The World Court of Human Rights was established in France by a General Assembly of World Citizens in 1972. A provisional statute for the court was drafted, and later the World Judicial Commission was set up to handle preliminary complaints filed by world citizens. The International Court of the Hague only handles cases between sovereign states, and only if both parties agree to the litigation. The UN Commission on Human Rights is powerless to help individuals when their interests and the arbitrary will of a nation-state collide.
     World citizens, whose exercise of their human rights can contravene existing “national laws,” need a new kind of court, one grounded on the legal defense of global rights and accessible to all. As the first Chief Justice of the World Court, Dr. Luis Kutner explained upon accepting the post, “The international community has come to realize that human rights are not an issue to be left solely to the national jurisdiction of individual states. These rights obviously need protection at a higher level within the framework of international law.
     Over the years, a number of study commissions have also been formed to deal with specific issues. Experts, all advocates of a just and democratic world order, have been recruited to pursue research in areas such as health, space, culture, economics, women, education, forestry, political asylum, communication and cybernetics.
   The World Passport remains the most widely used document, a practical symbol and a useful tool for travelers. Contributors to the WSA's Refugee Fund have made it possible to issue passports for free to thousands of refugees and war victims, at least half of them women and children.
     In sum, world citizens constitute a self-empowered global community of sovereign individuals who support an emerging body of “common world law,” including human rights covenants, the Stockholm Environmental Declaration and the Nuremberg Principles. This is not a parallel government or a supra-national federation. It's a meta-government of free human beings.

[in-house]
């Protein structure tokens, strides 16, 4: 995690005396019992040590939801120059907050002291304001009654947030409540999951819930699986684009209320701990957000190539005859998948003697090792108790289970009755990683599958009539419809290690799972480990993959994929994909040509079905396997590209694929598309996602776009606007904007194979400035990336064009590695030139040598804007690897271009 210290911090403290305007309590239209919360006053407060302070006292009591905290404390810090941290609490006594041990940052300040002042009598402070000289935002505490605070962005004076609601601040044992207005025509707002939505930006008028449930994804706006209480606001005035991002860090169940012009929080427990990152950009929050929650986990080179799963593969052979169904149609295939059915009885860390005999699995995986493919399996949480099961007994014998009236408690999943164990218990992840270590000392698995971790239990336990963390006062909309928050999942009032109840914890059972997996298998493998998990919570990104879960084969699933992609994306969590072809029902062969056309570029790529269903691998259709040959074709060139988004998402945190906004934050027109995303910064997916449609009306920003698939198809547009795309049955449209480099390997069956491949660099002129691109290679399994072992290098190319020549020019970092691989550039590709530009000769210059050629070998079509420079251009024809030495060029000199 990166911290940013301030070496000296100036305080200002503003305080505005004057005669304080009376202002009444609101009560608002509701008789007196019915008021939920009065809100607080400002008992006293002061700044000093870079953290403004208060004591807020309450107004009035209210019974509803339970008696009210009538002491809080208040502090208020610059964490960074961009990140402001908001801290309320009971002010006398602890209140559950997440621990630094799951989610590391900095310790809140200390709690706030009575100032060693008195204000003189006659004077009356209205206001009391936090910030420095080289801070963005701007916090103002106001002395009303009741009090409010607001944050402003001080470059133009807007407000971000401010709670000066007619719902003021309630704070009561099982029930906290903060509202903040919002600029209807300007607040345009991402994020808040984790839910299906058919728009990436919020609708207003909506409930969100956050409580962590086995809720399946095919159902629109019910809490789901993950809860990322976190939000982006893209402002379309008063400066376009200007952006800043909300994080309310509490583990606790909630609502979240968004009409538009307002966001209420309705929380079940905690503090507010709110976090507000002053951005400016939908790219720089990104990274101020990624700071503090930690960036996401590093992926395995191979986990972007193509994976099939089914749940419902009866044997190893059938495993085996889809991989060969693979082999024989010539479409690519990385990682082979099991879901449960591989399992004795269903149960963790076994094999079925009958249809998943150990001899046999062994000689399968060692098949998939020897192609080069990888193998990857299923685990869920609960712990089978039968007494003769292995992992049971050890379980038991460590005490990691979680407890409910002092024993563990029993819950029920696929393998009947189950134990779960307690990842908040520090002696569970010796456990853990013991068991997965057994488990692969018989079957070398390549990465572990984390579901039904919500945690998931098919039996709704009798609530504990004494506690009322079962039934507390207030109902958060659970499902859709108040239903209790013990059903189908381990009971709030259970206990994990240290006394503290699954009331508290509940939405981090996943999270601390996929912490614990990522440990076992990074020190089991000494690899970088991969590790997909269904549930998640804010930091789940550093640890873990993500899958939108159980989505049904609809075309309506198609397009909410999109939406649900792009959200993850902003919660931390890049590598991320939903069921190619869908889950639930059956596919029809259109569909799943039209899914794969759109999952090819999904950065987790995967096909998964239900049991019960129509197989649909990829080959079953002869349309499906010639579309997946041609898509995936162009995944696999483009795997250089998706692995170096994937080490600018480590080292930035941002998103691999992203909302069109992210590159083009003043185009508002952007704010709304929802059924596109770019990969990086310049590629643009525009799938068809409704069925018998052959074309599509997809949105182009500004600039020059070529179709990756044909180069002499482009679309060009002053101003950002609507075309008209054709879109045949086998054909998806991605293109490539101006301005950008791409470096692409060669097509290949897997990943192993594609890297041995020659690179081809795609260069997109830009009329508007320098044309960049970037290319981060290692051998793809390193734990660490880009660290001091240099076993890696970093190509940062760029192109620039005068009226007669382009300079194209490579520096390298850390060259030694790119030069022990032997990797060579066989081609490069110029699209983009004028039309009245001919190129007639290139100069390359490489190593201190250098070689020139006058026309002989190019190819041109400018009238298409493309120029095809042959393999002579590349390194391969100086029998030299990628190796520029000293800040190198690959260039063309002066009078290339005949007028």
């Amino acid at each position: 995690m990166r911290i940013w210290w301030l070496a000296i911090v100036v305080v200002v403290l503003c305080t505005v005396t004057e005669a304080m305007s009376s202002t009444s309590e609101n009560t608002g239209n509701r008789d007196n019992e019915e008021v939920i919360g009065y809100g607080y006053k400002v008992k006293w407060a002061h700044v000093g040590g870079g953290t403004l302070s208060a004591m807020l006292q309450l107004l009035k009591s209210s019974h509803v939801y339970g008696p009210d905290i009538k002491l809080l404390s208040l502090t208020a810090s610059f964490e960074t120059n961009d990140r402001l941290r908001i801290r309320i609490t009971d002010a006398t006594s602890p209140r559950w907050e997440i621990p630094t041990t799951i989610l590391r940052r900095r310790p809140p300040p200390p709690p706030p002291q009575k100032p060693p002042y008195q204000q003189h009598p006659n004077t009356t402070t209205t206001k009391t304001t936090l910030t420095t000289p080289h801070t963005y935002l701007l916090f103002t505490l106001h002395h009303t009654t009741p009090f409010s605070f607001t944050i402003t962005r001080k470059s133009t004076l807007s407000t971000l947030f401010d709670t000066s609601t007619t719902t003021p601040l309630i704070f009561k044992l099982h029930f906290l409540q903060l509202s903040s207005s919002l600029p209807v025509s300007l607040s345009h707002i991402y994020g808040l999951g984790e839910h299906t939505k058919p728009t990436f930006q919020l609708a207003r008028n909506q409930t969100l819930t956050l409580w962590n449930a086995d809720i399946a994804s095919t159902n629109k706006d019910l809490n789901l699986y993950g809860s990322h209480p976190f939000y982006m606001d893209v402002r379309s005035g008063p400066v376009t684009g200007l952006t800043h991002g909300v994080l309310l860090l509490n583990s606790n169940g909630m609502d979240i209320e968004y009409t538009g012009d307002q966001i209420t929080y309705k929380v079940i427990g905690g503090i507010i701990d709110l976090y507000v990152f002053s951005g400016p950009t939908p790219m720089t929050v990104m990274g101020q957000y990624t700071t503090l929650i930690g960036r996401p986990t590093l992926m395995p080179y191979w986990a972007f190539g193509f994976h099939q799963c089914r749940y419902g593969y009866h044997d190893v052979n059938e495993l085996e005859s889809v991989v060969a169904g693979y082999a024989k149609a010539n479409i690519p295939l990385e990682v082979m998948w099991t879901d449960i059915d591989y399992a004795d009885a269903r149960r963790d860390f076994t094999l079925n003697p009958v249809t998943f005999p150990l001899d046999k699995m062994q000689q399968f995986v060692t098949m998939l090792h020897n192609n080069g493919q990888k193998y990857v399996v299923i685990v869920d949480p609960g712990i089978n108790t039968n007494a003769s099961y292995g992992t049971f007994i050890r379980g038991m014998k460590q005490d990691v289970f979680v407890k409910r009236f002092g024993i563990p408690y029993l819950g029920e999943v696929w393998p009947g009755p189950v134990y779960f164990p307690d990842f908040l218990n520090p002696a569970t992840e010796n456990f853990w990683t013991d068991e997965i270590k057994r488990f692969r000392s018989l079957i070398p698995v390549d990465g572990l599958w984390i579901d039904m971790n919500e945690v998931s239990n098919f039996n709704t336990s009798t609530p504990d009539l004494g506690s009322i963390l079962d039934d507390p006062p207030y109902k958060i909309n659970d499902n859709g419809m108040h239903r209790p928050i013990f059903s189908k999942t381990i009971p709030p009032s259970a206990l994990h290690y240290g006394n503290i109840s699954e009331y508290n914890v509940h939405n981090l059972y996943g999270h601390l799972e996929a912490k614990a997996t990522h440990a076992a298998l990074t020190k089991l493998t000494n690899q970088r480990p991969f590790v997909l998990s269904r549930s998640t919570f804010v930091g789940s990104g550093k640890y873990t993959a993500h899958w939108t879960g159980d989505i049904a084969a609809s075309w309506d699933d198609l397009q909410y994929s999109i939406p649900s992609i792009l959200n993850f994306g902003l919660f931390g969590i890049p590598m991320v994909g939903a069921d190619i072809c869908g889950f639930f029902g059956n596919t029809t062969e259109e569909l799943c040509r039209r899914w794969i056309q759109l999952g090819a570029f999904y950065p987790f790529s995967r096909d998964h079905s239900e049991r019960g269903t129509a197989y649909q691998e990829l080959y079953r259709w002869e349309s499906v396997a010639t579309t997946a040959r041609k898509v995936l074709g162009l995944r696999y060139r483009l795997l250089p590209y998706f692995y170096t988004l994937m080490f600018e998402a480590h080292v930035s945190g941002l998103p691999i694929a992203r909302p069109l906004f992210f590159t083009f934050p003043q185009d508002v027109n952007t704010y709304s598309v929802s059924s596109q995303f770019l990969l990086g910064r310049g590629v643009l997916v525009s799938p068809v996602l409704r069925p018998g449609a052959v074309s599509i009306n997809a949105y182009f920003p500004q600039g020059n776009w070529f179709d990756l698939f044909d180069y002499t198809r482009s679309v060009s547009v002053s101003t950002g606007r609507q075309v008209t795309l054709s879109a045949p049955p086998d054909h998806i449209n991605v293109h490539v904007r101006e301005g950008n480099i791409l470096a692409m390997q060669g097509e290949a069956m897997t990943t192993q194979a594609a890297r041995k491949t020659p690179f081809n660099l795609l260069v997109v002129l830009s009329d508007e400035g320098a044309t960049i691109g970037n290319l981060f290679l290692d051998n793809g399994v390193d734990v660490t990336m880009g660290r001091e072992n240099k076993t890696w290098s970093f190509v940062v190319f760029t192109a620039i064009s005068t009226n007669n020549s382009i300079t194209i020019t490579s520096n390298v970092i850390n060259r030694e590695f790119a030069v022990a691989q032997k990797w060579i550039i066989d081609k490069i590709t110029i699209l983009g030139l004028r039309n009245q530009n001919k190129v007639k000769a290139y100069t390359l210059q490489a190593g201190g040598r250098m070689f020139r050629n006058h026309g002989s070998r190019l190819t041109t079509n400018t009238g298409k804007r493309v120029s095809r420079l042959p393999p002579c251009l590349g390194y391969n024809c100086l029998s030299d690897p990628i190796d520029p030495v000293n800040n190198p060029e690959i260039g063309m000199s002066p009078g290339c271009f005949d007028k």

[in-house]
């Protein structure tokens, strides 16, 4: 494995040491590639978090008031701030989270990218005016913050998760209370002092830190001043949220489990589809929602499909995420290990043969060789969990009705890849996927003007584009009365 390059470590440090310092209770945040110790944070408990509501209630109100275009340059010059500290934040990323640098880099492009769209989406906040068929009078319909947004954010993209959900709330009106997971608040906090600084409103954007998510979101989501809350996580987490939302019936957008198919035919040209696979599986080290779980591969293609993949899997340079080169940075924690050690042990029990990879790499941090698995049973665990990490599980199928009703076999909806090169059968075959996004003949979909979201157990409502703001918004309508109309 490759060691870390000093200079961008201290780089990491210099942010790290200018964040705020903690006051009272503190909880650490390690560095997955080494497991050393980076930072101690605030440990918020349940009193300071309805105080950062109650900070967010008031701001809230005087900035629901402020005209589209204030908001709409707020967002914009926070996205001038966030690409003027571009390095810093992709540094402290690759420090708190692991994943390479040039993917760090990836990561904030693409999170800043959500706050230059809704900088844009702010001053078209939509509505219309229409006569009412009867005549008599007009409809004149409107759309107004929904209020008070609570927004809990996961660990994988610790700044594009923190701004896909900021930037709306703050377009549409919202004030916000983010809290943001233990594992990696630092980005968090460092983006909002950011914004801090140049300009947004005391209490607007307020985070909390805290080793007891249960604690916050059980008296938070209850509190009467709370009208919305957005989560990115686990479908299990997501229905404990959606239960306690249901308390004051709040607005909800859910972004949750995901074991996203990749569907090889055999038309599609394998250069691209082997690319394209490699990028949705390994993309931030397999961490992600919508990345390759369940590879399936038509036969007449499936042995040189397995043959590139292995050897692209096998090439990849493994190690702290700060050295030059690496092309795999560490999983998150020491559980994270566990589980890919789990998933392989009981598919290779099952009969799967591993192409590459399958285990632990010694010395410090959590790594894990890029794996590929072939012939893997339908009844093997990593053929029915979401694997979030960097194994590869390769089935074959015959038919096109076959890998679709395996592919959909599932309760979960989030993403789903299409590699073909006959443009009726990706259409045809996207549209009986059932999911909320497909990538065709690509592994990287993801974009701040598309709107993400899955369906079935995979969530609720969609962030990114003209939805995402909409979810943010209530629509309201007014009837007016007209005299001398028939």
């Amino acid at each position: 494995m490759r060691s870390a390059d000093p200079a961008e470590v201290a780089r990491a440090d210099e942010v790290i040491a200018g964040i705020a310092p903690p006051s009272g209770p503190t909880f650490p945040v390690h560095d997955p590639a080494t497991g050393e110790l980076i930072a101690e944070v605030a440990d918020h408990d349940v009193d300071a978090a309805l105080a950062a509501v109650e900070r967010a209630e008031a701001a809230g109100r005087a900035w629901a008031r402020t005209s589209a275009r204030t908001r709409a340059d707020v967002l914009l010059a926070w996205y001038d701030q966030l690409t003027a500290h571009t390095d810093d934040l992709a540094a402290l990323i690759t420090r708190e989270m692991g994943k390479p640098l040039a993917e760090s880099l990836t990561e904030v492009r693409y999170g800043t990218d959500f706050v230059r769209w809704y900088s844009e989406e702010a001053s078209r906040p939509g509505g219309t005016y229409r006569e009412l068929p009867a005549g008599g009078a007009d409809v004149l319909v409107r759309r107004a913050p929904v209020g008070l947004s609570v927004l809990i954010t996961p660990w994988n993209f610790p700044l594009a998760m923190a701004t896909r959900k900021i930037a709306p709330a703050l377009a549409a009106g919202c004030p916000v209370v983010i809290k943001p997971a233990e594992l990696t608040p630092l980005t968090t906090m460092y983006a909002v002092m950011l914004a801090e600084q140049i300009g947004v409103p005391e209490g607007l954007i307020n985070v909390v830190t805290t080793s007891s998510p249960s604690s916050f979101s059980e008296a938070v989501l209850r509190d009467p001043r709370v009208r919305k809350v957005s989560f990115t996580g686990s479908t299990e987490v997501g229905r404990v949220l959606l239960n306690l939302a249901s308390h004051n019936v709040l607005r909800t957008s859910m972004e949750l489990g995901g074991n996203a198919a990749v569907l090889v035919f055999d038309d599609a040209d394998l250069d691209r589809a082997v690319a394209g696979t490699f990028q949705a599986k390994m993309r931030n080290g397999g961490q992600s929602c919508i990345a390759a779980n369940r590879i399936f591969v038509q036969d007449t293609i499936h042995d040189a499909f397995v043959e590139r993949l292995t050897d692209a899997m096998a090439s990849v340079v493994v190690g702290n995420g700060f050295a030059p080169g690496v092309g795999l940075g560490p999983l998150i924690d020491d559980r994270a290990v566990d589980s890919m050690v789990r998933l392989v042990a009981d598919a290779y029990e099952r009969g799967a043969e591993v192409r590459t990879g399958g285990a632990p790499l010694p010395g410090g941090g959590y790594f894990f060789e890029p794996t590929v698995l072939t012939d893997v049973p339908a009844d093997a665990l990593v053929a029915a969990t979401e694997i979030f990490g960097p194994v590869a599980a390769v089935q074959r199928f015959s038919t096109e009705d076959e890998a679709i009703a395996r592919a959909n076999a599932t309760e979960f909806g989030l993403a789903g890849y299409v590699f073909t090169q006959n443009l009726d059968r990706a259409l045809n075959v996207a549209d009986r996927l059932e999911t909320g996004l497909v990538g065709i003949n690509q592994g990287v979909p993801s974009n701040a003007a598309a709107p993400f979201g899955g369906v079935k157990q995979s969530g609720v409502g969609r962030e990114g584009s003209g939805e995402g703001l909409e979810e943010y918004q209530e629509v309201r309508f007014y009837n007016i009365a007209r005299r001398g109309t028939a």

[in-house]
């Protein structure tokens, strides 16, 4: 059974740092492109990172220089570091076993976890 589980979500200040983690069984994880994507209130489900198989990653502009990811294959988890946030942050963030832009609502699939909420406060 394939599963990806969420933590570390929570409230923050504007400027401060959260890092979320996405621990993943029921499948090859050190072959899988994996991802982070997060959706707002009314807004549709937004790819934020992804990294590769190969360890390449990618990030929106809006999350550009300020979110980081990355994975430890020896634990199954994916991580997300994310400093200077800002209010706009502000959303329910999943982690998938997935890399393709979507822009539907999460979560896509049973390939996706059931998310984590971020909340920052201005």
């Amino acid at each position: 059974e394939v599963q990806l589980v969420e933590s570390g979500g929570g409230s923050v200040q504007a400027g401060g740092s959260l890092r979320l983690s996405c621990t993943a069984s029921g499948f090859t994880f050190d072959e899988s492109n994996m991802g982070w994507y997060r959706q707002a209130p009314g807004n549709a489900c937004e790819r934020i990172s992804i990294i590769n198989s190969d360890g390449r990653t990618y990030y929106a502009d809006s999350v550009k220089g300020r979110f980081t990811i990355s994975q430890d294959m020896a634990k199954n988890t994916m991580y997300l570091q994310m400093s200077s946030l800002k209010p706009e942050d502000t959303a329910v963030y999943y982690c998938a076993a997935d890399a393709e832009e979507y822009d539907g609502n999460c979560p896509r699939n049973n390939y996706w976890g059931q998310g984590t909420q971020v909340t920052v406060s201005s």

Written with Garry Davis for Passport to Freedom: A Guide for World Citizens

Sunday, December 13, 2015

Thinking Globally: Beyond Fear and Loathing

Looking at the behavior of many political leaders, it's easy to conclude that government itself isn't to be trusted. Whether the men (and occasionally women) in charge head regimes dominated by military cliques or ethically-challenged bureaucrats, they rarely inspire much faith that the State will consistently promote fairness and protect individual rights in exchange for the power it assumes and penalties it imposes.

     In the US, this suspicion dates back to the colonial secession from England - a primal rejection of illegitimate central authority. Since then, distrust and fear of government has fueled many forms of resistance - from Daniel Shays' 1786 tax revolt to Timothy McVeigh's bombing of the Oklahoma City federal building. But as Gary Wills argues in his study of government distrust, A Necessary Evil, the real victims of this attitude are the millions of poor or shelterless or medically indigent who have been told, over the years, that they must lack care or life support in the name of their very own freedom. Better for them to starve than to be enslaved by 'big government.' That is the real cost of our anti-government values.
     In the late 20th century, this distrust - often buttressed by specious constitutional arguments about state's rights, individual freedom, and the sanctification of private enterprise - has fueled a global crusade to privatize services, shred safety nets, and turn management of the planet over to a corporate and bureaucratic elite with its own rules. Since Ronald Reagan successfully redefined the US federal government as the problem, not the solution, we've been told that government is basically wasteful and ineffective - if not crooked - while business is dynamic and effective, the best way to protect liberty and produce wealth.
     As I've mentioned before, anti-government attitudes make people susceptible to reactionary, often isolationist appeals. Even though they may understand that no single nation can control violence, reverse environmental destruction, or protect basic rights around the world, many also believe that any form of global management is either fantasy or a potential nightmare - the dreaded One World Dictatorship.